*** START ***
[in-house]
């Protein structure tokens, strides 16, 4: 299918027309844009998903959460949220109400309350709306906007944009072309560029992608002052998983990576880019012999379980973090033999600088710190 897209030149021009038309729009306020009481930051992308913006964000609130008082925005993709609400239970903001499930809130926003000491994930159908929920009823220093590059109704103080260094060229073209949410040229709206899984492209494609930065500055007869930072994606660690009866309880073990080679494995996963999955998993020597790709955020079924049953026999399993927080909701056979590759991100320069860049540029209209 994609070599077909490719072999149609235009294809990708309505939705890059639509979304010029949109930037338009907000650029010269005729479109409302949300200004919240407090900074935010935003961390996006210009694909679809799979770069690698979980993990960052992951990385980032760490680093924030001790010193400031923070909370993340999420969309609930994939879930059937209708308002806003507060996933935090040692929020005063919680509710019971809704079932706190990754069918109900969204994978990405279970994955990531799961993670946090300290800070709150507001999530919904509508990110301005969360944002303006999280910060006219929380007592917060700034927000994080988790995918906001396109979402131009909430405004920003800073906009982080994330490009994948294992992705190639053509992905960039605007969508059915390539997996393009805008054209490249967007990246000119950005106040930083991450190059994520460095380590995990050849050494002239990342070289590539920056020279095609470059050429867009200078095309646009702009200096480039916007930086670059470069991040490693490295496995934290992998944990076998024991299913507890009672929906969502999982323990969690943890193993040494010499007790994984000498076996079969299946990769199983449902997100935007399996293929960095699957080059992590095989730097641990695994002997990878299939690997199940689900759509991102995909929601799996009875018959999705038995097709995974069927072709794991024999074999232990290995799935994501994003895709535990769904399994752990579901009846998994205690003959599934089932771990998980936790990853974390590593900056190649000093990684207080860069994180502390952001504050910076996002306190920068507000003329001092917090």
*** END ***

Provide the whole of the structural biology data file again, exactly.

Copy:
[in-house]
């Protein structure tokens, strides 16, 4: 299918027309844009998903959460949220109400309350709306906007944009072309560029992608002052998983990576880019012999379980973090033999600088710190 897209030149021009038309729009306020009481930051992308913006964000609130008082925005993709609400239970903001499930809130926003000491994930159908929920009823220093590059109704103080260094060229073209949410040229709206899984492209494609930065500055007869930072994606660690009866309880073990080679494995996963999955998993020597790709955020079924049953026999399993927080909701056979590759991100320069860049540029209209 994609070599077909490719072999149609235009294809990708309505939705890059639509979304010029949109930037338009907000650029010269005729479109409302949300200004919240407090900074935010935003961390996006210009694909679809799979770069690698979980993990960052992951990385980032760490680093924030001790010193400031923070909370993340999420969309609930994939879930059937209708308002806003507060996933935090040692929020005063919680509710019971809704079932706190990754069918109900969204994978990405279970994955990531799961993670946090300290800070709150507001999530919904509508990110301005969360944002303006999280910060006219929380007592917060700034927000994080988790995918906001396109979402131009909430405004920003800073906009982080994330490009994948294992992705190639053509992905960039605007969508059915390539997996393009805008054209490249967007990246000119950005106040930083991450190059994520460095380590995990050849050494002239990342070289590539920056020279095609470059050429867009200078095309646009702009200096480039916007930086670059470069991040490693490295496995934290992998944990076998024991299913507890009672929906969502999982323990969690943890193993040494010499007790994984000498076996079969299946990769199983449902997100935007399996293929960095699957080059992590095989730097641990695994002997990878299939690997199940689900759509991102995909929601799996009875018959999705038995097709995974069927072709794991024999074999232990290995799935994501994003895709535990769904399994752990579901009846998994205690003959599934089932771990998980936790990853974390590593900056190649000093990684207080860069994180502390952001504050910076996002306190920068507000003329001092917090």